This took time, since it was at night and I didn't have the appropriate vehicle. There was no potable water available, so I had to use non potable, but they were going to be washing with it, not drinking it. But I also had water bottles from our emergency supply brought out.

While we were working this out came the epiphany. I had heard the complaint in English, not Arabic. Did I translate it in my mind, or was it in English? I asked Souci, and he looked at me like I was stupid, and said it was in English.

"Why was it in English?" I asked. Then the enlightenment that had hit me, hit him.

"Do you remember who said it?"

"I think so, let's go grab him!" God bless Souci and his aggressive ways.

When we had interviewed and vetted all the recruits, no one claimed any understanding or ability in the English language. The person who had just spoken on behalf of the soldiers had hidden his abilities and understanding. This might not seem like a big deal, but all of a sudden every conversation I had ever had near an Iraqi was going through my head, and I was hoping I hadn't said anything that would have jeopardized anything.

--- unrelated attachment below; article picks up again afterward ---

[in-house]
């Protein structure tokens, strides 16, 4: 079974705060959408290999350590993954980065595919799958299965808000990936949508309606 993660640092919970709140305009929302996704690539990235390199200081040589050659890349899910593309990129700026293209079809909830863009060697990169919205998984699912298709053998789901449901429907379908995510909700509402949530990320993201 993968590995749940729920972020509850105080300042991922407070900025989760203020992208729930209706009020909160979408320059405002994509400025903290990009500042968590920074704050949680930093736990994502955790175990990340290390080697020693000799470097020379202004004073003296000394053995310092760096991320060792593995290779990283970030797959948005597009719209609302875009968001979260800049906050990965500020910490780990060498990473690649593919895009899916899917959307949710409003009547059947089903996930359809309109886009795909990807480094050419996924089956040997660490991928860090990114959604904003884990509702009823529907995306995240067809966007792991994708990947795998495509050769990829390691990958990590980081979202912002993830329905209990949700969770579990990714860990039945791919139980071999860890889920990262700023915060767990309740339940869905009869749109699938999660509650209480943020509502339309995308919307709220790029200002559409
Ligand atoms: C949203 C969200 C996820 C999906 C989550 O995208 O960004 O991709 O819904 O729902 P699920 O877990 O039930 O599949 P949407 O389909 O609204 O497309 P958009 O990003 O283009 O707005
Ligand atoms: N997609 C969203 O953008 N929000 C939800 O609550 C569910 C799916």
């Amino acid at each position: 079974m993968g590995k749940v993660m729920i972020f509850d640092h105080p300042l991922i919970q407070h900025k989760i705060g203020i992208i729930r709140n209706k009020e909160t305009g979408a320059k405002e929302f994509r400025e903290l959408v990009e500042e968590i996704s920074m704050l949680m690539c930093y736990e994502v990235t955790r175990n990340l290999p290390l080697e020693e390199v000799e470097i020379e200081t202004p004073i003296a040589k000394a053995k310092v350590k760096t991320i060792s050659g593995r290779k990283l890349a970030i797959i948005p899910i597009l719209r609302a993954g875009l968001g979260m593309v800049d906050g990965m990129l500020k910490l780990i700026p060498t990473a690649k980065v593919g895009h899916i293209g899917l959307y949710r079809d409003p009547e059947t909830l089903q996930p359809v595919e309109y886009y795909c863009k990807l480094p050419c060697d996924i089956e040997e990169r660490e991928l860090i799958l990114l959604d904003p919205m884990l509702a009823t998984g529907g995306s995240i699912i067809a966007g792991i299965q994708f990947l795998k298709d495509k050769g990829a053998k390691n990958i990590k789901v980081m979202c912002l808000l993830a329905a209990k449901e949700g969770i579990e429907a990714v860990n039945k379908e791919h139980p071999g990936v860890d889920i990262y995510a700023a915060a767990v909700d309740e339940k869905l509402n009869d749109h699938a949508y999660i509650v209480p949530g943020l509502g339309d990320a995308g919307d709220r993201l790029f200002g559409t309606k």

It took us a few minutes to find the soldier, since we were trying not to alert him to our intent. We wanted to talk to him in private. Being careful to extract him from his sleeping bay without arousing suspicion was hard, but we were able to do it. I had a room set aside for detention and questioning, so we took him there. I expected him to be nervous, thinking he probably was beginning to realize that we now knew he spoke English. But he played dumb and pretended not to understand us.